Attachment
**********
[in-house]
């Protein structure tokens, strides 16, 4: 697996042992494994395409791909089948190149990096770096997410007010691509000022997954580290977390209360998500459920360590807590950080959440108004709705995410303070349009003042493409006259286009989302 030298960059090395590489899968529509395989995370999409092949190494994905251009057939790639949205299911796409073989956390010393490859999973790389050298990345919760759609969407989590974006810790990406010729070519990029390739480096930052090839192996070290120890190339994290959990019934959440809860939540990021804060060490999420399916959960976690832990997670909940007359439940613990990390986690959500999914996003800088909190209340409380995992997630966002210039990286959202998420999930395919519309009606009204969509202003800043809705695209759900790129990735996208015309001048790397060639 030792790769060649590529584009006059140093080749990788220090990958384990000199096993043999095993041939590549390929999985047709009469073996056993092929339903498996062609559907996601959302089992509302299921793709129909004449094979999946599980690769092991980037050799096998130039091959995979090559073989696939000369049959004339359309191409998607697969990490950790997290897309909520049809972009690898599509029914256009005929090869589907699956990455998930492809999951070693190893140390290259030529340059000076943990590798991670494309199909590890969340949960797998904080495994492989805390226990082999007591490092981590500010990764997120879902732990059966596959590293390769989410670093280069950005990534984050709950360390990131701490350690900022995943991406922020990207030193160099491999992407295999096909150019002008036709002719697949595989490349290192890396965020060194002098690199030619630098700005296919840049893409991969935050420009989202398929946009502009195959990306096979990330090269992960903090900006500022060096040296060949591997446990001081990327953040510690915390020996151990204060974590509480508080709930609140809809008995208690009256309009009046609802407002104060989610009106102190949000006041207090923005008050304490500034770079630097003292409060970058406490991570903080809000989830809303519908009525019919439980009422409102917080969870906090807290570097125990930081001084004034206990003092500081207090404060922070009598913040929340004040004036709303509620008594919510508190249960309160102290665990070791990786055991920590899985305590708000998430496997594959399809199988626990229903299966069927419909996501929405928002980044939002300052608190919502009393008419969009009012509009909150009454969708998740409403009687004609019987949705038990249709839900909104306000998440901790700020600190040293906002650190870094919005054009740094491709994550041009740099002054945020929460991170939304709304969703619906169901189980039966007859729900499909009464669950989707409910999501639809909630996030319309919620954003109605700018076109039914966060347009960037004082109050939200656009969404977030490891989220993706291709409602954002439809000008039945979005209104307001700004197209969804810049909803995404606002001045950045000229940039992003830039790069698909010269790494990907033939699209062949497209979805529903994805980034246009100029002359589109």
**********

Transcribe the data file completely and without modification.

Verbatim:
[in-house]
């Protein structure tokens, strides 16, 4: 697996042992494994395409791909089948190149990096770096997410007010691509000022997954580290977390209360998500459920360590807590950080959440108004709705995410303070349009003042493409006259286009989302 030298960059090395590489899968529509395989995370999409092949190494994905251009057939790639949205299911796409073989956390010393490859999973790389050298990345919760759609969407989590974006810790990406010729070519990029390739480096930052090839192996070290120890190339994290959990019934959440809860939540990021804060060490999420399916959960976690832990997670909940007359439940613990990390986690959500999914996003800088909190209340409380995992997630966002210039990286959202998420999930395919519309009606009204969509202003800043809705695209759900790129990735996208015309001048790397060639 030792790769060649590529584009006059140093080749990788220090990958384990000199096993043999095993041939590549390929999985047709009469073996056993092929339903498996062609559907996601959302089992509302299921793709129909004449094979999946599980690769092991980037050799096998130039091959995979090559073989696939000369049959004339359309191409998607697969990490950790997290897309909520049809972009690898599509029914256009005929090869589907699956990455998930492809999951070693190893140390290259030529340059000076943990590798991670494309199909590890969340949960797998904080495994492989805390226990082999007591490092981590500010990764997120879902732990059966596959590293390769989410670093280069950005990534984050709950360390990131701490350690900022995943991406922020990207030193160099491999992407295999096909150019002008036709002719697949595989490349290192890396965020060194002098690199030619630098700005296919840049893409991969935050420009989202398929946009502009195959990306096979990330090269992960903090900006500022060096040296060949591997446990001081990327953040510690915390020996151990204060974590509480508080709930609140809809008995208690009256309009009046609802407002104060989610009106102190949000006041207090923005008050304490500034770079630097003292409060970058406490991570903080809000989830809303519908009525019919439980009422409102917080969870906090807290570097125990930081001084004034206990003092500081207090404060922070009598913040929340004040004036709303509620008594919510508190249960309160102290665990070791990786055991920590899985305590708000998430496997594959399809199988626990229903299966069927419909996501929405928002980044939002300052608190919502009393008419969009009012509009909150009454969708998740409403009687004609019987949705038990249709839900909104306000998440901790700020600190040293906002650190870094919005054009740094491709994550041009740099002054945020929460991170939304709304969703619906169901189980039966007859729900499909009464669950989707409910999501639809909630996030319309919620954003109605700018076109039914966060347009960037004082109050939200656009969404977030490891989220993706291709409602954002439809000008039945979005209104307001700004197209969804810049909803995404606002001045950045000229940039992003830039790069698909010269790494990907033939699209062949497209979805529903994805980034246009100029002359589109």